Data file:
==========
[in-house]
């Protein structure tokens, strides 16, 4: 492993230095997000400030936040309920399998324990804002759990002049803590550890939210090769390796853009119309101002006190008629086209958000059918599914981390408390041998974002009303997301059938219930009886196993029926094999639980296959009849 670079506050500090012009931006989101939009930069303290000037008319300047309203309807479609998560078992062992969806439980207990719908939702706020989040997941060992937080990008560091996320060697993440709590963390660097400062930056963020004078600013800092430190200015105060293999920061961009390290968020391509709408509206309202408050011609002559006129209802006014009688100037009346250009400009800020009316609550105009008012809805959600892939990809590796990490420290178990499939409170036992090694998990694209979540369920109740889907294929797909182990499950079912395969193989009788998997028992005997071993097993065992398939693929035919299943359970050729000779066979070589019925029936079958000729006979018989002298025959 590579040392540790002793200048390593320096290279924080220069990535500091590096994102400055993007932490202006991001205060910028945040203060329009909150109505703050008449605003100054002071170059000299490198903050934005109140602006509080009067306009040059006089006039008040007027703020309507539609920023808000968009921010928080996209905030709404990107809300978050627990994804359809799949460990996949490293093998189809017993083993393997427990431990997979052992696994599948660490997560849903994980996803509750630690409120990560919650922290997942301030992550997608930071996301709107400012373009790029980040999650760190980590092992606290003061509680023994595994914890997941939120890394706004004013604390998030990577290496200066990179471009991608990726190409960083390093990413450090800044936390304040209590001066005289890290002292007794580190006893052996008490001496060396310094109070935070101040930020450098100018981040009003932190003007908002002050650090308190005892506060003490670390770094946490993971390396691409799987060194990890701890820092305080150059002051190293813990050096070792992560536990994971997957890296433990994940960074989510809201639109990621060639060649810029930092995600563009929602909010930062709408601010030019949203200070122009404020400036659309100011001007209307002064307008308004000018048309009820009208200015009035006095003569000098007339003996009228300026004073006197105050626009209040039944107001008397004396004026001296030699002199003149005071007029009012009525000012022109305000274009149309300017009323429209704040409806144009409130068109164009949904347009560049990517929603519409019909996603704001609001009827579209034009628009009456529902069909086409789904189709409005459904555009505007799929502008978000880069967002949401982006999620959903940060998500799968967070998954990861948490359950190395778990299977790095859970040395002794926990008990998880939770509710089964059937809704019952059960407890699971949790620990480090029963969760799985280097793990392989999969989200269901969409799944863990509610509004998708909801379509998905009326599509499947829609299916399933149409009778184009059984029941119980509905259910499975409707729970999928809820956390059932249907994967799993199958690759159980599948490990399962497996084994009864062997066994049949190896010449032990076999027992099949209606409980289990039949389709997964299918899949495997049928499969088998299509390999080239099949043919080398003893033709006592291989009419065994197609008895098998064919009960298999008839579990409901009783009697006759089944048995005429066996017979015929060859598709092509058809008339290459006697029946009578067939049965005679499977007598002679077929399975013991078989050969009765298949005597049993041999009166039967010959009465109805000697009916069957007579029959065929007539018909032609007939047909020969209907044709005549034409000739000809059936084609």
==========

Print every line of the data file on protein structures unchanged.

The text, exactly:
[in-house]
């Protein structure tokens, strides 16, 4: 492993230095997000400030936040309920399998324990804002759990002049803590550890939210090769390796853009119309101002006190008629086209958000059918599914981390408390041998974002009303997301059938219930009886196993029926094999639980296959009849 670079506050500090012009931006989101939009930069303290000037008319300047309203309807479609998560078992062992969806439980207990719908939702706020989040997941060992937080990008560091996320060697993440709590963390660097400062930056963020004078600013800092430190200015105060293999920061961009390290968020391509709408509206309202408050011609002559006129209802006014009688100037009346250009400009800020009316609550105009008012809805959600892939990809590796990490420290178990499939409170036992090694998990694209979540369920109740889907294929797909182990499950079912395969193989009788998997028992005997071993097993065992398939693929035919299943359970050729000779066979070589019925029936079958000729006979018989002298025959 590579040392540790002793200048390593320096290279924080220069990535500091590096994102400055993007932490202006991001205060910028945040203060329009909150109505703050008449605003100054002071170059000299490198903050934005109140602006509080009067306009040059006089006039008040007027703020309507539609920023808000968009921010928080996209905030709404990107809300978050627990994804359809799949460990996949490293093998189809017993083993393997427990431990997979052992696994599948660490997560849903994980996803509750630690409120990560919650922290997942301030992550997608930071996301709107400012373009790029980040999650760190980590092992606290003061509680023994595994914890997941939120890394706004004013604390998030990577290496200066990179471009991608990726190409960083390093990413450090800044936390304040209590001066005289890290002292007794580190006893052996008490001496060396310094109070935070101040930020450098100018981040009003932190003007908002002050650090308190005892506060003490670390770094946490993971390396691409799987060194990890701890820092305080150059002051190293813990050096070792992560536990994971997957890296433990994940960074989510809201639109990621060639060649810029930092995600563009929602909010930062709408601010030019949203200070122009404020400036659309100011001007209307002064307008308004000018048309009820009208200015009035006095003569000098007339003996009228300026004073006197105050626009209040039944107001008397004396004026001296030699002199003149005071007029009012009525000012022109305000274009149309300017009323429209704040409806144009409130068109164009949904347009560049990517929603519409019909996603704001609001009827579209034009628009009456529902069909086409789904189709409005459904555009505007799929502008978000880069967002949401982006999620959903940060998500799968967070998954990861948490359950190395778990299977790095859970040395002794926990008990998880939770509710089964059937809704019952059960407890699971949790620990480090029963969760799985280097793990392989999969989200269901969409799944863990509610509004998708909801379509998905009326599509499947829609299916399933149409009778184009059984029941119980509905259910499975409707729970999928809820956390059932249907994967799993199958690759159980599948490990399962497996084994009864062997066994049949190896010449032990076999027992099949209606409980289990039949389709997964299918899949495997049928499969088998299509390999080239099949043919080398003893033709006592291989009419065994197609008895098998064919009960298999008839579990409901009783009697006759089944048995005429066996017979015929060859598709092509058809008339290459006697029946009578067939049965005679499977007598002679077929399975013991078989050969009765298949005597049993041999009166039967010959009465109805000697009916069957007579029959065929007539018909032609007939047909020969209907044709005549034409000739000809059936084609």